A Buddhist Monk and dear friend went to Auschwitz in 1996 on a pilgrimage in honor of Rena Gelissen. There he lit candles to her parents and delivered a message to them from their daughter, "Dear Mama and Papa, I love you. I'm so sorry we were parted too soon." His journey to the camps affected him deeply and upon his return he shared this sentiment, "The ghosts of Auschwitz demand that we live our lives to their fullest potentials. Take every moment and squeeze the juices out of it. That is what they want, not revenge. They want us to light candles and pray but also to dance and celebrate life." Is that the real challenge of Auschwitz? To have not only the courage to remember but to embrace life rather than death?

It is hard for every survivor to cope with their memories and despite her fortitude, a year after her story was published she called, crying. "I thought it would go away." She wept. "I thought the memories would go away." No one can take that past away from Rena or any Holocaust survivor, as much as they wish we could make their nightmares fade. We can listen to them though, and share their pain. Perhaps that is the way to lessen the burdens of the past, and in that way we let these remarkable survivors know that they are not alone. By listening we give them hope that their stories will continue through the generations and never die.

Rena's story of survival reveals the power of relationships between sisters, men and women, Gentiles and Jews. It is love which gives them the will to endure unimaginable circumstances-it is that same love and courage that allows Rena to share her story with others. Her mission is to share her experience along with her message-Shalom to all people.

If we can let Auschwitz teach us how to live then those six million and more deaths will not be for naught. Auschwitz is our world's shared human history (it is not only for Europeans to learn from, it is for all of us to take to heart) only then can we learn that hatred is meaningless. - Heather Dune Macadam, Co-author of Rena's Promise, A Story of Sisters in Auschwitz, Beacon Press, USA; Orion House, UK; also in translation in German and Japanese.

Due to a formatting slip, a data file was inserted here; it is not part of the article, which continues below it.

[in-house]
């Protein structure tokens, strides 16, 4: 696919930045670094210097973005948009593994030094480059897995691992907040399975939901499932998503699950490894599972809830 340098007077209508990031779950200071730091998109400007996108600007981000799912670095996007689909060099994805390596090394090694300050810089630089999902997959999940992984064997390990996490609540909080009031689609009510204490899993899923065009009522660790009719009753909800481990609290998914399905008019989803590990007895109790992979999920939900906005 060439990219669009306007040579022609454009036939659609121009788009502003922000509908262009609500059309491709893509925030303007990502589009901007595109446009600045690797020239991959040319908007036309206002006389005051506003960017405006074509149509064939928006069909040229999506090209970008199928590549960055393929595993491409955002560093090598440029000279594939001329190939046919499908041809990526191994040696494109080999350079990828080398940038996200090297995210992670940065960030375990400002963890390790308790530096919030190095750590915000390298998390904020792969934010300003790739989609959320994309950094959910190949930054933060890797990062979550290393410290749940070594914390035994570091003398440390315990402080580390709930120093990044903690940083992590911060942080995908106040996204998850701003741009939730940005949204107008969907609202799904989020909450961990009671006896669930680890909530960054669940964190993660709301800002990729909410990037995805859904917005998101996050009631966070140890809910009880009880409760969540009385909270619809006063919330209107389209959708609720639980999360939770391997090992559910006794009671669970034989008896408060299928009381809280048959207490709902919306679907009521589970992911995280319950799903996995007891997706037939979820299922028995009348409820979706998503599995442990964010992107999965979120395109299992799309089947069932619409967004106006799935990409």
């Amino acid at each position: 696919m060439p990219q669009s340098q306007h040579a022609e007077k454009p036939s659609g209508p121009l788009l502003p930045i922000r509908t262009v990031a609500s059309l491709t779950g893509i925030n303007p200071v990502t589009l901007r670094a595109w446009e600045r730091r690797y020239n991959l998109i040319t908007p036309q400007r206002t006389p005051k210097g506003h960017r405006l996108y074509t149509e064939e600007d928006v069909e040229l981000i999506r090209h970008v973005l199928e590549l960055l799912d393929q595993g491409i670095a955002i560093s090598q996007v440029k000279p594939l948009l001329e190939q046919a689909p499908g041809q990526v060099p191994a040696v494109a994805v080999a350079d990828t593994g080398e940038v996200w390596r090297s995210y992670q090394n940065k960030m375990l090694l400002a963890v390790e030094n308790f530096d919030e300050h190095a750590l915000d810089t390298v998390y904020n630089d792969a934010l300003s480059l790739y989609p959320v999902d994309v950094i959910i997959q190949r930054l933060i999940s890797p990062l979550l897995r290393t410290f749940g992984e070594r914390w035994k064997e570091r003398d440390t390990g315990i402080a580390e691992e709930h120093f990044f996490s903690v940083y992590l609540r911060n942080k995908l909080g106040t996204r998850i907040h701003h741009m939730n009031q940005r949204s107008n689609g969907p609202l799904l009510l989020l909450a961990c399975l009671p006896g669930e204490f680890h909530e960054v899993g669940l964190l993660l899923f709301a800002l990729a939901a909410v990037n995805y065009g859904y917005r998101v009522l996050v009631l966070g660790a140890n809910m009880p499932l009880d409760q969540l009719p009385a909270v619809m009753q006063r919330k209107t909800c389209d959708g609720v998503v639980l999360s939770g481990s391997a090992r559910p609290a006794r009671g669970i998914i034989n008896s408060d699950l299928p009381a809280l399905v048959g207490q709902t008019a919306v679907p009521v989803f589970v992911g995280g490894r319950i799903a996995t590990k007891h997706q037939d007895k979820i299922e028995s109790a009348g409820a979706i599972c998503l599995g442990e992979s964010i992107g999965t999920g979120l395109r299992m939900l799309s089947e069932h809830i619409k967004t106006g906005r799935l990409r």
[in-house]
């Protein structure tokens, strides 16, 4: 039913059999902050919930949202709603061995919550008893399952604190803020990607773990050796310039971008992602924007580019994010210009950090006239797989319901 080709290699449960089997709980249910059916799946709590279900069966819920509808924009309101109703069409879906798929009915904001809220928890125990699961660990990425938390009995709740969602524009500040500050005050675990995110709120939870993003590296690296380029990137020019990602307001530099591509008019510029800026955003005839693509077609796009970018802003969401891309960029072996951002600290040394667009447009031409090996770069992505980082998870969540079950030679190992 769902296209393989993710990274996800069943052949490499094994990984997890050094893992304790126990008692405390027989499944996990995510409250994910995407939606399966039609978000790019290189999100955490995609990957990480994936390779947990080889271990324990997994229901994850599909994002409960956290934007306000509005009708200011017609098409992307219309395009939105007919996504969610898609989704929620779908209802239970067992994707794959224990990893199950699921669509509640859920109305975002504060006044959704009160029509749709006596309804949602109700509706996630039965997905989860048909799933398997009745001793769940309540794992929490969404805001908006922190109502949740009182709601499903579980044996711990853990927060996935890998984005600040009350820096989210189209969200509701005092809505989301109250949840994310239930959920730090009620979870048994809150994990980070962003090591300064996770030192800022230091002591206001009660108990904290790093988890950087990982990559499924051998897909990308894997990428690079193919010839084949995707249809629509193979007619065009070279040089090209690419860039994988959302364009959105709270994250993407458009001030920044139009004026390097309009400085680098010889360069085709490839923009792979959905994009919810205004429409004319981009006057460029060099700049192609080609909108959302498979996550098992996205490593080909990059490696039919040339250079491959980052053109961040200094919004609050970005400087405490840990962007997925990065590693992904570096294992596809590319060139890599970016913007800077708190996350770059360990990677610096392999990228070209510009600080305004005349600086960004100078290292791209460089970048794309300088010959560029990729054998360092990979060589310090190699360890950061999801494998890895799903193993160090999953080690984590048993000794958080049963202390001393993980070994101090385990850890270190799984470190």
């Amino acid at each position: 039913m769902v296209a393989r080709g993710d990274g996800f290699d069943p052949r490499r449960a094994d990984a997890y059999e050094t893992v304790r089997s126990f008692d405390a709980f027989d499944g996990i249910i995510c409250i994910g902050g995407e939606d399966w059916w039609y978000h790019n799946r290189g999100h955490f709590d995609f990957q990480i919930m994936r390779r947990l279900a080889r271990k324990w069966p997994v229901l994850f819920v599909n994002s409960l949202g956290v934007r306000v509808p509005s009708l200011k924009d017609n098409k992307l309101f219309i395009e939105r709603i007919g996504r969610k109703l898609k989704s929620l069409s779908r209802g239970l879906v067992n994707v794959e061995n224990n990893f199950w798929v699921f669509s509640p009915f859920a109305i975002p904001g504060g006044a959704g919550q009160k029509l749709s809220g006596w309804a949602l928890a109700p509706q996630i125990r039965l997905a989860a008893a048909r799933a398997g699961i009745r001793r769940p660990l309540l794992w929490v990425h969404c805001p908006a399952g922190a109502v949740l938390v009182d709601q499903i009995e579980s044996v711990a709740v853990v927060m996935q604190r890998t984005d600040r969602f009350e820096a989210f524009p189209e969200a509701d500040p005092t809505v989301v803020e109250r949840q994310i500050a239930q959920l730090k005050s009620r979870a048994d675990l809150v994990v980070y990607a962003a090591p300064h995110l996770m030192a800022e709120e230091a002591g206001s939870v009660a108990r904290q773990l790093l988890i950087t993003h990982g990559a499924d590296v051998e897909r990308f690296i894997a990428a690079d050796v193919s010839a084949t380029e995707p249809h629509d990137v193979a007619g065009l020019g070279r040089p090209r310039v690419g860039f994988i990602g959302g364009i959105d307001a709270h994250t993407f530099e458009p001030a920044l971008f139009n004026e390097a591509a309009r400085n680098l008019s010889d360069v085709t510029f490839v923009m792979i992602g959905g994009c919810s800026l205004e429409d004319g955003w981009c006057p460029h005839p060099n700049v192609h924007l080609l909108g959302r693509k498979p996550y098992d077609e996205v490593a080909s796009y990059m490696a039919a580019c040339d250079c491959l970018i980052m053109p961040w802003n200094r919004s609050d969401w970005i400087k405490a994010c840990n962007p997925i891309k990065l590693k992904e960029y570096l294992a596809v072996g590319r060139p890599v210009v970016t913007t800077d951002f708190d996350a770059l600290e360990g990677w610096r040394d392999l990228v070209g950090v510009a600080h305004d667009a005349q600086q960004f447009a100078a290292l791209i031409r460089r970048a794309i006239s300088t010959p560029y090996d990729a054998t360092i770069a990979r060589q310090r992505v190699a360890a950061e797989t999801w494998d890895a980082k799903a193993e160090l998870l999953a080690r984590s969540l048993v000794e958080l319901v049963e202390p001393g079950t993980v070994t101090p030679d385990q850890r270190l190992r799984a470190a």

If you would like to send correspondence to Rena Kornreich Gelissen, please e-mail: Hdune@ibm.net. I will then forward notes and questions to Rena and e-mail a response - Heather Dune Macadam.

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Rena's Promise : A Story of Sisters in Auschwitz by Rene Kornreich Gelissen, Heather Dune Macadam - Among the first 999 Jewish girls on the first transport brought into Auschwitz on March 26, 1942, was twenty-one year old Rena Kornreich who would endure the Nazi death camp for the next three and a half years. This remarkable story of Rena's survival reveals at its core not a lone heroic struggle, but the power of an unusual relationship between Rena and her younger sister, Danka, who gave her the will to go on under unimaginable circumstances.

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Bibliography Czech, Danuta. Auschwitz Chronicles 1939-1945. London: I.B. Tauris, 1990. Kornreich Gelissen, Rena, and Macadam, Heather Dune. Rena's Promise: A Story of Sisters in Auschwitz. Boston: Beacon Press, 1995. Rittner, Carol, and Roth, John K., eds. "Prologue: Women and the Holocaust" and Chronology." Women and the Holocaust: Different Voices. New York: Paragon, 1993. Strezelecka, Irena. "Women." Anatomy of the Auschwitz Death Camp. Yisrael Guttman and Michael Berenbaum, eds. Bloomington, Indiana University Press, 1994.